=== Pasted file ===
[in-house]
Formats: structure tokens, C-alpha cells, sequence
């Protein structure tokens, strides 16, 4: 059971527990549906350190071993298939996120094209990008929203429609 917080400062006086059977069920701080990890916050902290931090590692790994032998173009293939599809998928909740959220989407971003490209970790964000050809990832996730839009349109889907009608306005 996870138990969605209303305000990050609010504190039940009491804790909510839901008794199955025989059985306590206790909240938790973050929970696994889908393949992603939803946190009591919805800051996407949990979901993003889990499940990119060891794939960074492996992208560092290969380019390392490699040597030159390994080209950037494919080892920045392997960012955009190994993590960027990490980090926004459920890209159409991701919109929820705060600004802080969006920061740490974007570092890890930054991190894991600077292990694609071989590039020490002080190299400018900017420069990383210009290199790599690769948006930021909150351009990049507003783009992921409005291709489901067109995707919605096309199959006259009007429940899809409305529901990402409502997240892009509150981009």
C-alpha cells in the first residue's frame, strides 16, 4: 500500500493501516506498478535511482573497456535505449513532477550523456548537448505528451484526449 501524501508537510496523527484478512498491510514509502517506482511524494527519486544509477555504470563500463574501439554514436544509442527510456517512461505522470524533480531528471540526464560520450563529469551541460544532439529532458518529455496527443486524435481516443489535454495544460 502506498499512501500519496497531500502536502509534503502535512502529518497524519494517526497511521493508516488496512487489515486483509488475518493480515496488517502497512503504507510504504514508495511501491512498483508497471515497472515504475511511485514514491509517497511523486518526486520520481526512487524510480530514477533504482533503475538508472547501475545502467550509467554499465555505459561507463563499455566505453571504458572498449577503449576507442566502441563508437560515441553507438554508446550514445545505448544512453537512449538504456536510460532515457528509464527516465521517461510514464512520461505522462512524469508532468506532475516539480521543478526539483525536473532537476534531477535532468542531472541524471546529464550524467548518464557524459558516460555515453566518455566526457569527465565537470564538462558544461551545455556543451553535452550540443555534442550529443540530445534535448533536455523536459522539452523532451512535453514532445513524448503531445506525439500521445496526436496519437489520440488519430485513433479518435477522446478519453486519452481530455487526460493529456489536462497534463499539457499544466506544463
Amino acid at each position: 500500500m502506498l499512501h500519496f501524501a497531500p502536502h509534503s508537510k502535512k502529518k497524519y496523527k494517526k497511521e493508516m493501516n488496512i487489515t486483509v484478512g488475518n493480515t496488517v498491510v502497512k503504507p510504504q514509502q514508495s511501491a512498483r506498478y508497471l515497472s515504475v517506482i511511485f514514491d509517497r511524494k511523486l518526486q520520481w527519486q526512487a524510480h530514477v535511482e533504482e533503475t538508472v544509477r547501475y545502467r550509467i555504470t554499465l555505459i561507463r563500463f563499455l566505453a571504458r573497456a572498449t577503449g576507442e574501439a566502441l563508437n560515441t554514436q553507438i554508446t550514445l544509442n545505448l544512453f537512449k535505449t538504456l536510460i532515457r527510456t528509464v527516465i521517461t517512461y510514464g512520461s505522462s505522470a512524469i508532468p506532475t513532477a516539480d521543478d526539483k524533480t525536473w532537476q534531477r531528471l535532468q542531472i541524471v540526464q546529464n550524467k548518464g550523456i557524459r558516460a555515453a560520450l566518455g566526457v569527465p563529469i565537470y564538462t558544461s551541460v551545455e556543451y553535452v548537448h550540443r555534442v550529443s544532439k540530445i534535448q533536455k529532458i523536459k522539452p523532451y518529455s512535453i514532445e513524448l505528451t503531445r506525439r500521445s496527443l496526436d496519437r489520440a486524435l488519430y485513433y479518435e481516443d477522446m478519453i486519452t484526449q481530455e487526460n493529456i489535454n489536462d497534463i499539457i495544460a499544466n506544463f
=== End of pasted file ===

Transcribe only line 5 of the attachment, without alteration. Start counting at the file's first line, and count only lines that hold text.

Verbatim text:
Amino acid at each position: 500500500m502506498l499512501h500519496f501524501a497531500p502536502h509534503s508537510k502535512k502529518k497524519y496523527k494517526k497511521e493508516m493501516n488496512i487489515t486483509v484478512g488475518n493480515t496488517v498491510v502497512k503504507p510504504q514509502q514508495s511501491a512498483r506498478y508497471l515497472s515504475v517506482i511511485f514514491d509517497r511524494k511523486l518526486q520520481w527519486q526512487a524510480h530514477v535511482e533504482e533503475t538508472v544509477r547501475y545502467r550509467i555504470t554499465l555505459i561507463r563500463f563499455l566505453a571504458r573497456a572498449t577503449g576507442e574501439a566502441l563508437n560515441t554514436q553507438i554508446t550514445l544509442n545505448l544512453f537512449k535505449t538504456l536510460i532515457r527510456t528509464v527516465i521517461t517512461y510514464g512520461s505522462s505522470a512524469i508532468p506532475t513532477a516539480d521543478d526539483k524533480t525536473w532537476q534531477r531528471l535532468q542531472i541524471v540526464q546529464n550524467k548518464g550523456i557524459r558516460a555515453a560520450l566518455g566526457v569527465p563529469i565537470y564538462t558544461s551541460v551545455e556543451y553535452v548537448h550540443r555534442v550529443s544532439k540530445i534535448q533536455k529532458i523536459k522539452p523532451y518529455s512535453i514532445e513524448l505528451t503531445r506525439r500521445s496527443l496526436d496519437r489520440a486524435l488519430y485513433y479518435e481516443d477522446m478519453i486519452t484526449q481530455e487526460n493529456i489535454n489536462d497534463i499539457i495544460a499544466n506544463f